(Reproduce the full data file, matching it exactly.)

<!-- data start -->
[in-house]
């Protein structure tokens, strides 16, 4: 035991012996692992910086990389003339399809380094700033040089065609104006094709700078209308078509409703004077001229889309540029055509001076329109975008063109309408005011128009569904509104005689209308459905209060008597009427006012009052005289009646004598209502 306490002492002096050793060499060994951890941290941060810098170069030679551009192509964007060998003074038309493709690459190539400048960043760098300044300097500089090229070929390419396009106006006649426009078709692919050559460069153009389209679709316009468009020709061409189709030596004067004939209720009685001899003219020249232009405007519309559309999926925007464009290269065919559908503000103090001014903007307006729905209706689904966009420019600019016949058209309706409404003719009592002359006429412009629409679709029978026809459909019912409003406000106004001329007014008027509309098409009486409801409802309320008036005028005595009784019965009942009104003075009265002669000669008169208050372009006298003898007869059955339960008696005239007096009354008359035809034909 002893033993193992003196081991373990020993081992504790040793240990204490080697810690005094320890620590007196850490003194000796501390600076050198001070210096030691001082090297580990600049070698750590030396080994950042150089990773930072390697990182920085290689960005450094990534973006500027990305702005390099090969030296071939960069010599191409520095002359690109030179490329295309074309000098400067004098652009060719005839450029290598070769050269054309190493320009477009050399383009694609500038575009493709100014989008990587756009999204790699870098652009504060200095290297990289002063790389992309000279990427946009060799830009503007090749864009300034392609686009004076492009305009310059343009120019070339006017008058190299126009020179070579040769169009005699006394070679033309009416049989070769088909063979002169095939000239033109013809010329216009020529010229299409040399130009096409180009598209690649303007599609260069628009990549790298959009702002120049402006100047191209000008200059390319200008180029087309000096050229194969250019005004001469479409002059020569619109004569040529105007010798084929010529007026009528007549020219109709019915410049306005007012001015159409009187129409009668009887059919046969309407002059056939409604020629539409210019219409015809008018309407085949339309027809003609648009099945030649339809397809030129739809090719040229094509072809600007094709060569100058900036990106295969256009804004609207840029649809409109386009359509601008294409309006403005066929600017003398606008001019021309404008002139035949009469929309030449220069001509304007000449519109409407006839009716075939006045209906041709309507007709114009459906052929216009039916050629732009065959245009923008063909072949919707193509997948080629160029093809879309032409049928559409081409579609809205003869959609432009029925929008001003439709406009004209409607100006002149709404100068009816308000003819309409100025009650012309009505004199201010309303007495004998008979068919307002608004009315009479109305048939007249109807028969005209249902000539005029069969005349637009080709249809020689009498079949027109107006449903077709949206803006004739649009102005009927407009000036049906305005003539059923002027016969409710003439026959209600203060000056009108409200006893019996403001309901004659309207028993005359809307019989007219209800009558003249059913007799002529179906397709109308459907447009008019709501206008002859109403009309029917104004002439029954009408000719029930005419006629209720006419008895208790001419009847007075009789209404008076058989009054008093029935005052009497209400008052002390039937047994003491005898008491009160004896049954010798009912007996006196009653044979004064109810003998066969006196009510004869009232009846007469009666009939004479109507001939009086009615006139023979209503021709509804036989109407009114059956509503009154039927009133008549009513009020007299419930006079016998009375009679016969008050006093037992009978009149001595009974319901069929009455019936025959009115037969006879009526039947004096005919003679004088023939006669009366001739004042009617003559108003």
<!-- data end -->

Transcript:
[in-house]
């Protein structure tokens, strides 16, 4: 035991012996692992910086990389003339399809380094700033040089065609104006094709700078209308078509409703004077001229889309540029055509001076329109975008063109309408005011128009569904509104005689209308459905209060008597009427006012009052005289009646004598209502 306490002492002096050793060499060994951890941290941060810098170069030679551009192509964007060998003074038309493709690459190539400048960043760098300044300097500089090229070929390419396009106006006649426009078709692919050559460069153009389209679709316009468009020709061409189709030596004067004939209720009685001899003219020249232009405007519309559309999926925007464009290269065919559908503000103090001014903007307006729905209706689904966009420019600019016949058209309706409404003719009592002359006429412009629409679709029978026809459909019912409003406000106004001329007014008027509309098409009486409801409802309320008036005028005595009784019965009942009104003075009265002669000669008169208050372009006298003898007869059955339960008696005239007096009354008359035809034909 002893033993193992003196081991373990020993081992504790040793240990204490080697810690005094320890620590007196850490003194000796501390600076050198001070210096030691001082090297580990600049070698750590030396080994950042150089990773930072390697990182920085290689960005450094990534973006500027990305702005390099090969030296071939960069010599191409520095002359690109030179490329295309074309000098400067004098652009060719005839450029290598070769050269054309190493320009477009050399383009694609500038575009493709100014989008990587756009999204790699870098652009504060200095290297990289002063790389992309000279990427946009060799830009503007090749864009300034392609686009004076492009305009310059343009120019070339006017008058190299126009020179070579040769169009005699006394070679033309009416049989070769088909063979002169095939000239033109013809010329216009020529010229299409040399130009096409180009598209690649303007599609260069628009990549790298959009702002120049402006100047191209000008200059390319200008180029087309000096050229194969250019005004001469479409002059020569619109004569040529105007010798084929010529007026009528007549020219109709019915410049306005007012001015159409009187129409009668009887059919046969309407002059056939409604020629539409210019219409015809008018309407085949339309027809003609648009099945030649339809397809030129739809090719040229094509072809600007094709060569100058900036990106295969256009804004609207840029649809409109386009359509601008294409309006403005066929600017003398606008001019021309404008002139035949009469929309030449220069001509304007000449519109409407006839009716075939006045209906041709309507007709114009459906052929216009039916050629732009065959245009923008063909072949919707193509997948080629160029093809879309032409049928559409081409579609809205003869959609432009029925929008001003439709406009004209409607100006002149709404100068009816308000003819309409100025009650012309009505004199201010309303007495004998008979068919307002608004009315009479109305048939007249109807028969005209249902000539005029069969005349637009080709249809020689009498079949027109107006449903077709949206803006004739649009102005009927407009000036049906305005003539059923002027016969409710003439026959209600203060000056009108409200006893019996403001309901004659309207028993005359809307019989007219209800009558003249059913007799002529179906397709109308459907447009008019709501206008002859109403009309029917104004002439029954009408000719029930005419006629209720006419008895208790001419009847007075009789209404008076058989009054008093029935005052009497209400008052002390039937047994003491005898008491009160004896049954010798009912007996006196009653044979004064109810003998066969006196009510004869009232009846007469009666009939004479109507001939009086009615006139023979209503021709509804036989109407009114059956509503009154039927009133008549009513009020007299419930006079016998009375009679016969008050006093037992009978009149001595009974319901069929009455019936025959009115037969006879009526039947004096005919003679004088023939006669009366001739004042009617003559108003």